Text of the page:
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Texas Rangers cap off one of the franchise’s worst road seasons with win over Baltimore Orioles

The Rangers finished the road season at 24-57 (.296), tied for the second most losses in 50 seasons in Texas.

BALTIMORE — With apologies to the great Texas troubadour, Robert Earl Keen, the road has gone on forever for the Rangers. Only the losing never seems to end.

The Rangers did actually win Sunday, finishing off the road schedule with a 7-4 win over dreadful Baltimore. It forestalled a 100th loss for another day. Well, at least two, since the Rangers don’t play again until Tuesday when they start the season’s final homestand in Arlington.

The Rangers finished the road season at 24-57 (.296), the second-most losses in 50 seasons in Texas. The season included the two longest road losing streaks in Rangers history, 16 games from May to mid-June, and 14 games from July 4-August 10. It was a lot. But it goes on beyond that.

Over the last three years, as the roster has skewed younger and younger, playing on the road has become a bigger obstacle for the Rangers. They are 63-129 (.328) as the visitor in Chris Woodward’s three years as manager. It is the worst road record in the majors.

“It is what it is,” Woodward said of the Rangers’ road struggles. “There are a lot of little things that we didn’t do well on the road. We had some really, really tough road trips. We had a decent one before this one. We’ve just got to play better.”

First about the win: Willie Calhoun, who has hit five balls at 100 mph or harder over the last two days, had a two-run triple in the eighth to salt away the win. Andy Ibáñez had given the Rangers the lead in the second with a homer.

But these days even wins come with some consequences, though in this case it’s more confirmation than causation. Their elimination for first-pick draft eligibility became official Sunday. They can’t lose enough to catch Baltimore or Arizona for the worst record and the top draft pick, and can’t draft better than third. The Rangers’ 57th win Sunday was Baltimore’s 106th loss. The most the Rangers can lose is 105 – and that’s if they get swept on the season-ending homestand.

The win Sunday also assured the Rangers won’t break the Texas record for losses in a season. The 1973 club, the last Rangers’ team to lose 100, went 57-105.

Enough about history. The Rangers are already in future mode. They intend to add some veteran talent to a club that had the fourth youngest roster (26.8 years on average) in the majors. The roster has gotten younger and younger as the team inched towards a full-scale commitment to rebuilding. It was the fifth-oldest roster in the majors in Woodward’s first year and the eighth-youngest last year.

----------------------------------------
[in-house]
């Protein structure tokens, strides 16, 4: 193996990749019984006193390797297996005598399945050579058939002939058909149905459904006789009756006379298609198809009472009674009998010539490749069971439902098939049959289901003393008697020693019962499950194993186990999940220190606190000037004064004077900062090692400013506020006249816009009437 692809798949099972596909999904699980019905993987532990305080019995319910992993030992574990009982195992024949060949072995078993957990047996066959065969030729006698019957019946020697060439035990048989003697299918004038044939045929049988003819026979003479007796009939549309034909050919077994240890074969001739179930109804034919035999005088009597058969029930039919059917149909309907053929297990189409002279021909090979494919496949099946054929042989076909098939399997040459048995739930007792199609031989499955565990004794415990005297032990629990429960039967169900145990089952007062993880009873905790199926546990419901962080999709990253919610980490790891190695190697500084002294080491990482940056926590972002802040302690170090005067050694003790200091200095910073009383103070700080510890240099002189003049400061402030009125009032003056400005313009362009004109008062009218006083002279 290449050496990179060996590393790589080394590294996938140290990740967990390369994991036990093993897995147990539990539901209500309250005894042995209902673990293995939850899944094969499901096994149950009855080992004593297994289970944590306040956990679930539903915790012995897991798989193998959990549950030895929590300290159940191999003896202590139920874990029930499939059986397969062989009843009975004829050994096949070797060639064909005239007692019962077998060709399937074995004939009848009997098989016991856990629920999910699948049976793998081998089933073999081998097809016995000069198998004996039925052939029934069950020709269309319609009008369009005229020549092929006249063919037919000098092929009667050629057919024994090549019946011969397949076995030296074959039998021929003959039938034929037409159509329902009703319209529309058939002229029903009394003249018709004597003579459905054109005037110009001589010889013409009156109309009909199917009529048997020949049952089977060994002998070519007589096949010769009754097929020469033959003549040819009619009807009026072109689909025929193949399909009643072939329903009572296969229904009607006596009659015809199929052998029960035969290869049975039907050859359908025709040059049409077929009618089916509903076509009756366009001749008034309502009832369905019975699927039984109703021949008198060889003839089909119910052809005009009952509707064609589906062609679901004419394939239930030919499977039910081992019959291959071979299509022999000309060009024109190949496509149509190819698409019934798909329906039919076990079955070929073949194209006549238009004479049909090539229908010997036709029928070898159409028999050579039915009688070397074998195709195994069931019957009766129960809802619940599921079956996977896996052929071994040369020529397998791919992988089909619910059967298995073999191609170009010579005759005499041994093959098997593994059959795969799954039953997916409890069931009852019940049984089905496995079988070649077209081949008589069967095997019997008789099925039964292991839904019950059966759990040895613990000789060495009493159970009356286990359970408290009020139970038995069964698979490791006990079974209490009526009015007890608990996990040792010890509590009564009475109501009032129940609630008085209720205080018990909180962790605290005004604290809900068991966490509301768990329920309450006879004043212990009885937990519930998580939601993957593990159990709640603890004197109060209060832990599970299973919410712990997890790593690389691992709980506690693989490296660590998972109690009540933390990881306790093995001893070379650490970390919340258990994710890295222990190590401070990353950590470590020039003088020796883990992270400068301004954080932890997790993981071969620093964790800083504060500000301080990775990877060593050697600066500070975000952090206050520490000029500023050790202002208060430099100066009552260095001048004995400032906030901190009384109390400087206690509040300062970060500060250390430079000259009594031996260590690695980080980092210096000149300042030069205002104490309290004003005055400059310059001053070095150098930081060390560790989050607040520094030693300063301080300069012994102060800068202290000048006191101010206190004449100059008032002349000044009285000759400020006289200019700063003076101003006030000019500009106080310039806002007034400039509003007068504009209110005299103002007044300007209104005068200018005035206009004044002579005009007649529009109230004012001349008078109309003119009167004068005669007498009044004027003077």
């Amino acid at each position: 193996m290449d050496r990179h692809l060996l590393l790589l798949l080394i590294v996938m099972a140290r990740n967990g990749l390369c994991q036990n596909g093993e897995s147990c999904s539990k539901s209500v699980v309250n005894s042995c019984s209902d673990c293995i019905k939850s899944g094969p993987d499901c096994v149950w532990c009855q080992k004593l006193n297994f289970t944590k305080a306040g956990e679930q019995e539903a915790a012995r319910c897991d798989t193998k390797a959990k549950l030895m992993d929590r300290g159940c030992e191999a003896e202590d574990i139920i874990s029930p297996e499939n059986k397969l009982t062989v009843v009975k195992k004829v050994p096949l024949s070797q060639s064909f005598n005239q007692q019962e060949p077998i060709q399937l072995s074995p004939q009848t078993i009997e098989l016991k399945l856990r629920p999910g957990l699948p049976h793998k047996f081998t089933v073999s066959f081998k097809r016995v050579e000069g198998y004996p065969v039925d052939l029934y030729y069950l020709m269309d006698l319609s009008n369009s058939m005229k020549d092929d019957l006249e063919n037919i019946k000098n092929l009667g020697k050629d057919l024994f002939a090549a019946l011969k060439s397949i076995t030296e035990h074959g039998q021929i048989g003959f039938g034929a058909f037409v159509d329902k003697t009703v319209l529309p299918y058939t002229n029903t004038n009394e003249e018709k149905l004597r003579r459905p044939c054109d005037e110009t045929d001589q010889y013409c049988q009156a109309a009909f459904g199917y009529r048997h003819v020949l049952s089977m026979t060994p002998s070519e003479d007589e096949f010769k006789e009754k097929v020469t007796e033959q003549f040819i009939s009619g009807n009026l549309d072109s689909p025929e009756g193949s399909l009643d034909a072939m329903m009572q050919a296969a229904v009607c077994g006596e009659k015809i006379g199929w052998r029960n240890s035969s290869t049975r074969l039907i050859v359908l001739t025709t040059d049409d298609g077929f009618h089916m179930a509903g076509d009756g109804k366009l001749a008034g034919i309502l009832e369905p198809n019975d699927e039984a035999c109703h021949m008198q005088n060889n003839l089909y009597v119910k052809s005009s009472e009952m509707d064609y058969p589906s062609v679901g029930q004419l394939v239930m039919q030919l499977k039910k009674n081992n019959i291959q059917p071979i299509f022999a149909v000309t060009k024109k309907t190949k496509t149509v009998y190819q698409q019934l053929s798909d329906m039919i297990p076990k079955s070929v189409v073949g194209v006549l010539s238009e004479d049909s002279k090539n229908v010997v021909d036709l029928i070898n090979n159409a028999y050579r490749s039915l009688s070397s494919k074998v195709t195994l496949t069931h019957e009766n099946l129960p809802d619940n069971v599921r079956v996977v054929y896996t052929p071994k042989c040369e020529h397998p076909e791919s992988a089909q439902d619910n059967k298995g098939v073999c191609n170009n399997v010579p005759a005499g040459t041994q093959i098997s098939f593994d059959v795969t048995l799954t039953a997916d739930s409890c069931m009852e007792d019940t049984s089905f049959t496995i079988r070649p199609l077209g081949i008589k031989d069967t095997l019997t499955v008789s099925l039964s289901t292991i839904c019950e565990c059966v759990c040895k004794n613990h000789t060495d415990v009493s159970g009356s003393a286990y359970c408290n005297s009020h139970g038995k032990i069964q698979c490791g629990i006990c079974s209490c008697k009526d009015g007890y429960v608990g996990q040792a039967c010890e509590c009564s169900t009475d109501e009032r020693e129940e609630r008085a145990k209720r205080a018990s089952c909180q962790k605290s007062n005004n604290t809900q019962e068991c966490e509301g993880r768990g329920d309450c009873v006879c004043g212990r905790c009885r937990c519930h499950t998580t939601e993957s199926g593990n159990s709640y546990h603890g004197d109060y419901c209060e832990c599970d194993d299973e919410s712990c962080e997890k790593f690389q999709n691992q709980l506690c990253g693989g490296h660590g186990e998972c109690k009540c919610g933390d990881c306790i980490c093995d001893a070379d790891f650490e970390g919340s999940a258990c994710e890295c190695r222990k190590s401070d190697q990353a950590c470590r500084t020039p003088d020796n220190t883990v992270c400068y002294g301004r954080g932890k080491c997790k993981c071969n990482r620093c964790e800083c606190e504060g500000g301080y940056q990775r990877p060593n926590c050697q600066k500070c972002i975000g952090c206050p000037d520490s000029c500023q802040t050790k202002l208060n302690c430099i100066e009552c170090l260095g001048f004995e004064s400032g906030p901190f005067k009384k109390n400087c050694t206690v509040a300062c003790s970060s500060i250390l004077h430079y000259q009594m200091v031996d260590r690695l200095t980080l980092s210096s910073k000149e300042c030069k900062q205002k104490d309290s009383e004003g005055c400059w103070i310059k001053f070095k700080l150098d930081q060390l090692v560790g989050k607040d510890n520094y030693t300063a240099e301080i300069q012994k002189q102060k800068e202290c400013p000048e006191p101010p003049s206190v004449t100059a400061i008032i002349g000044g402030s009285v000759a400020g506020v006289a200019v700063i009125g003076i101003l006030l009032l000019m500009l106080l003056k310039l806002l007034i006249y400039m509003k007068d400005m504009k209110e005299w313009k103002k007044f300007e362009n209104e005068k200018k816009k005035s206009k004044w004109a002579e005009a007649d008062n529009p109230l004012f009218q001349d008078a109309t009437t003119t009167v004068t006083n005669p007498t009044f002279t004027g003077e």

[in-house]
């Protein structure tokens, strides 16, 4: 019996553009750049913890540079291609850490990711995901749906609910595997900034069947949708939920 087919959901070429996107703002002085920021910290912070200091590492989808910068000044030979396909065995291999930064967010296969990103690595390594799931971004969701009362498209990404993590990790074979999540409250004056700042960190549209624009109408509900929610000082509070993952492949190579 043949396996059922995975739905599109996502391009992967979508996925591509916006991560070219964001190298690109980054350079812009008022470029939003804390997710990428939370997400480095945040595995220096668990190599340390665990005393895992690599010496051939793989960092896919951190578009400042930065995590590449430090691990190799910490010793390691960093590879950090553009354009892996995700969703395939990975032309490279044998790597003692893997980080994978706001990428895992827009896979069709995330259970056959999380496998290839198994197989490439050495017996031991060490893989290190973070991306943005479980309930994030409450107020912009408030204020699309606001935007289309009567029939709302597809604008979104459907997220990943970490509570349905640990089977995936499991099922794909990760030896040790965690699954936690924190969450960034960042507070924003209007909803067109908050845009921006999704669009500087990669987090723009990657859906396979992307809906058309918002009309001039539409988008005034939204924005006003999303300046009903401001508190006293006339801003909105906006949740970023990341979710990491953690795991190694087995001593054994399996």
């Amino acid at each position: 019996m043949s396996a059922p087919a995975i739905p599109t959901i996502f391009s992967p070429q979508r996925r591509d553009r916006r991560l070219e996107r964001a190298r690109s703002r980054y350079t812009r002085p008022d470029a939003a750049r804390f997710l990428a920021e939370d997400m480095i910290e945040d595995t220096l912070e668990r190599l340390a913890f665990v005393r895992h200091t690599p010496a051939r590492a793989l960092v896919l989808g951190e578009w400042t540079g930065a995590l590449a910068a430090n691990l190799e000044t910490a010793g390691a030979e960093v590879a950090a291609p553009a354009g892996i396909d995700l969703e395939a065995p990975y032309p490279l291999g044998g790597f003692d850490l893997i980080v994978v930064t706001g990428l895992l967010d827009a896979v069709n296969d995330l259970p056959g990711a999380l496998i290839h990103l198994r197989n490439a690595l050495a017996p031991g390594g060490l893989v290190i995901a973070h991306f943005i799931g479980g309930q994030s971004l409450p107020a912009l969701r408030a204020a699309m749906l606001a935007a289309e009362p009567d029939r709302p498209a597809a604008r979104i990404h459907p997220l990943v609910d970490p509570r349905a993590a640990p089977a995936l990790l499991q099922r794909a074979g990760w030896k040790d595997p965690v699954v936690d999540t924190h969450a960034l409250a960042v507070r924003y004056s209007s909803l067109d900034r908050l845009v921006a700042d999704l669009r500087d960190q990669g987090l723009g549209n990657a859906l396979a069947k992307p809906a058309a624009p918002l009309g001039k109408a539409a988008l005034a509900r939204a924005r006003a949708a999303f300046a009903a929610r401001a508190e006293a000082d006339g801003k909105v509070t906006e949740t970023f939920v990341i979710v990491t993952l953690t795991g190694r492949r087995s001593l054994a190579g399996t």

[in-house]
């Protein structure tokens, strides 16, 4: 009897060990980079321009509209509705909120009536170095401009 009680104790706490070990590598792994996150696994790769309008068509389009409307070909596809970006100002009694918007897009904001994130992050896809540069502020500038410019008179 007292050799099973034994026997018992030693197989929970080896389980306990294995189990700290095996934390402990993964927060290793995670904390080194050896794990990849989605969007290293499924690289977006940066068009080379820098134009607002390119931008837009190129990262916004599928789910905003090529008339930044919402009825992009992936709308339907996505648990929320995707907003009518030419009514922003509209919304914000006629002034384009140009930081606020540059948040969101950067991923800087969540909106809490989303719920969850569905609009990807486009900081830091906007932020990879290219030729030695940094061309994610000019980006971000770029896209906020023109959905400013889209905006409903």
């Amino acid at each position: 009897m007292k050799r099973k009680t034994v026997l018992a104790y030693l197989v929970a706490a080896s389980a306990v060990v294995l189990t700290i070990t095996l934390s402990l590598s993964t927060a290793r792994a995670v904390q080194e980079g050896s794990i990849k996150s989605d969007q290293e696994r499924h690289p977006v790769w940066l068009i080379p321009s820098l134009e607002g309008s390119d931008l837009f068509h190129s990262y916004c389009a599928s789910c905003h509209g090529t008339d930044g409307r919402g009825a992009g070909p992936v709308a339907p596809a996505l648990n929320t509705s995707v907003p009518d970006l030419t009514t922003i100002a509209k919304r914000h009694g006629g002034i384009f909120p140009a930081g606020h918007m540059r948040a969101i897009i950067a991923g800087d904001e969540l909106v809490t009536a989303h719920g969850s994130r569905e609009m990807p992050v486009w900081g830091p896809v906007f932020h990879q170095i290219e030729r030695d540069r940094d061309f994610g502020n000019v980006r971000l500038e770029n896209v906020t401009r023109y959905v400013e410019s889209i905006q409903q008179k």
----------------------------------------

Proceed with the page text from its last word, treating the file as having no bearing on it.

Winning on the road is often about maintaining routines and that’s a place where veterans can make a difference.

“I think the road is all about competing and playing the game because we obviously don’t have 35,000 people wearing our colors,” said first baseman Nathaniel Lowe, who is in his first full season and led the team in road OPS (.810 entering Sunday). “As a unit need to be better as far as just playing the game and doing what the game is asking us to do instead of trying to change our game for different stadiums that we play in. It’s no secret the ball is not afraid to jump out of the yard [in Baltimore], and it will get hung up sometimes at home. We need to not change what we do.”

The youth was particularly noticeable in the starting rotation. On the road, Rangers’ starters allowed 3.71 free bases on walks and hit batters per nine innings; at home it is 3.08. The Rangers starters coupled that by allowing significantly more homers per nine innings on the road (2.01) compared with at Globe Life Field (1.50). As a result: The Rangers allowed almost a run per game more on the road than at home.

The walks-plus-homers issue was a big reason Dane Dunning didn’t get a chance to earn his first road win of the season Sunday. Though he allowed only one hit, he issued five walks and a hit batter. The one hit: a homer by Anthony Santander immediately after he walked Austin Hays in the fourth. When Dunning walked leadoff man Ryan McKenna with two outs in the fifth, pushing his pitch count past 70, Woodward removed him.

The road issue can’t be more stark with any pitcher other than Dunning. In 12 starts at home, he’s 5-2 with a 2.67 ERA. On the road: winless in seven decisions with a 6.39 ERA. He’s allowed nine homers on the road to just four at Globe Life Field.

“I take each outing the same, I feel like,” Dunning said. “Maybe the game speeds up for me a little bit, and maybe that has been a problem. I try to be as efficient as I can be, and I just haven’t been on the road.”

Woodward said, “I don’t feel like there were any deer-in-the-headlight moments where we were intimidated by the road or the fans. I just don’t think we executed very well. We just need to play better.”

That way, maybe next year, the party can finally get started.

Find more Rangers coverage from The Dallas Morning News here.

In This Story

Evan Grant, Rangers beat writer/insider. Evan has covered the Rangers since 1997. He has twice been named one of the top 10 beat writers in the country by the AP Sports Editors. His passions outside of covering baseball are his wife, Gina, his two step kids, two crazy dogs & barbecue. Let's not discuss the cat. Evan graduated from Georgia State University, but oddly is a Georgia fan.

egrant@dallasnews.com @Evan_P_Grant
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